The Washington Post, of all places, takes a deeper look at the social topography in greater St Louis and discovers that what hurts the urban poor isn’t so much racism as Government greed and corruption.
Local Governments in and around St. Louis have made a lucrative racket of shaking down the poor by having cops write tickets and courts impose fines for victimless crimes. The collusion of cops, courts, and local politicians is a highly lucrative racket. No wonder the urban poor feel persecuted and preyed upon.
Some of the towns in St. Louis County can derive 40 percent or more of their annual revenue from the petty fines and fees collected by their municipal courts. A majority of these fines are for traffic offenses, but they can also include fines for fare-hopping on MetroLink (St. Louis’s light rail system), loud music and other noise ordinance violations, zoning violations for uncut grass or unkempt property, violations of occupancy permit restrictions, trespassing, wearing “saggy pants,” business license violations and vague infractions such as “disturbing the peace” or “affray” that give police officers a great deal of discretion to look for other violations. In a white paper released last month (PDF), the ArchCity Defenders found a large group of people outside the courthouse in Bel-Ridge who had been fined for not subscribing to the town’s only approved garbage collection service. They hadn’t been fined for having trash on their property, only for not paying for the only legal method the town had designated for disposing of trash.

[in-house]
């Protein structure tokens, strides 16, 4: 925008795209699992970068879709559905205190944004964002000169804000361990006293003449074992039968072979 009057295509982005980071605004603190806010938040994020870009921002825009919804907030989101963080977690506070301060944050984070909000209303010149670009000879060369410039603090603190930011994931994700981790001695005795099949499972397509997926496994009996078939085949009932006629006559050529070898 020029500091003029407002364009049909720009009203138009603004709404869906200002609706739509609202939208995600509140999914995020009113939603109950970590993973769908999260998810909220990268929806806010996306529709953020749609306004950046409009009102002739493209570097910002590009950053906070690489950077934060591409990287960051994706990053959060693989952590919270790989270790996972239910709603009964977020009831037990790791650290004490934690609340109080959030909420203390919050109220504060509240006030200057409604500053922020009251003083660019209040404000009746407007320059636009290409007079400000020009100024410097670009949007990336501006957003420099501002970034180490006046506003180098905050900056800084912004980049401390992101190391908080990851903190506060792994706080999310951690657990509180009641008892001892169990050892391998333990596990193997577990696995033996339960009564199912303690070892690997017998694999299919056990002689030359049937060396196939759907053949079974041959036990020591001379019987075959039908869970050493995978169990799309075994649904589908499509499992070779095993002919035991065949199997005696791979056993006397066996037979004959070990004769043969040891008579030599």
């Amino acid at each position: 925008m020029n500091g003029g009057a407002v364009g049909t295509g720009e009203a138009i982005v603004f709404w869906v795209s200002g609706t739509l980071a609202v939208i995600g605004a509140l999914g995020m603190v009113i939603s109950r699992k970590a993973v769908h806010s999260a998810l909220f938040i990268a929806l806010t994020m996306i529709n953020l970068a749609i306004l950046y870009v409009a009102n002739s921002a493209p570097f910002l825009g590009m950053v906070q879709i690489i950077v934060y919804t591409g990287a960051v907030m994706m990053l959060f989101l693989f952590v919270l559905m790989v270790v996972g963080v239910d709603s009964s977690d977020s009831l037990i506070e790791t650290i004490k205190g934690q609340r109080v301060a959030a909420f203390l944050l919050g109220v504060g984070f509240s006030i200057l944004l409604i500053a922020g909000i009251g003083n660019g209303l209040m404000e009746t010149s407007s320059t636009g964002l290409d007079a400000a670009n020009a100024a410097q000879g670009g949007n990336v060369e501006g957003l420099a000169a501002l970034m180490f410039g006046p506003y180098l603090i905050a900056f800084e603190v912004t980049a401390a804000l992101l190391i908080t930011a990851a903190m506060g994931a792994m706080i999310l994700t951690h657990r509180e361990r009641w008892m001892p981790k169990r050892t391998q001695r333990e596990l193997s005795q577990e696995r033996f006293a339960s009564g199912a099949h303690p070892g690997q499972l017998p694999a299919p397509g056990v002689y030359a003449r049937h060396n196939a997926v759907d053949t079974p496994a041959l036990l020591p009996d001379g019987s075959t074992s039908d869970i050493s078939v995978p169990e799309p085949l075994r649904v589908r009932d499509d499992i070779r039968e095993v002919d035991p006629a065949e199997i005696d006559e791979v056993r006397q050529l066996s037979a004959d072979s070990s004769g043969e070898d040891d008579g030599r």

The people hit hardest by these fines are the working poor, for whom a fine of $100 or more is a severe hardship. And it isn’t a case of white-run Governments and white-run police forces shaking down poor black people. Black-run municipalities are as bad and worse.
The town of Berkeley, for example, has an all-black town Government and a majority black police force. Yet…
If any town could overcome the legacy of structural racism that drew the map of St. Louis County, then, it would be Berkeley. And yet this town of 9,000 people still issued 10,452 traffic citations last year, and another 1,271 non-traffic ordinance violations. The town’s municipal court raised over $1 million in fines and fees, or about $111 per resident. The town issued 5,504 arrest warrants last year, and has another 13,436 arrest warrants outstanding. Those are modest numbers for St. Louis County, but they’re high for just about anywhere else.
What’s really dividing America isn’t race; it’s corrupt and predatory Government at the local, state, and national level.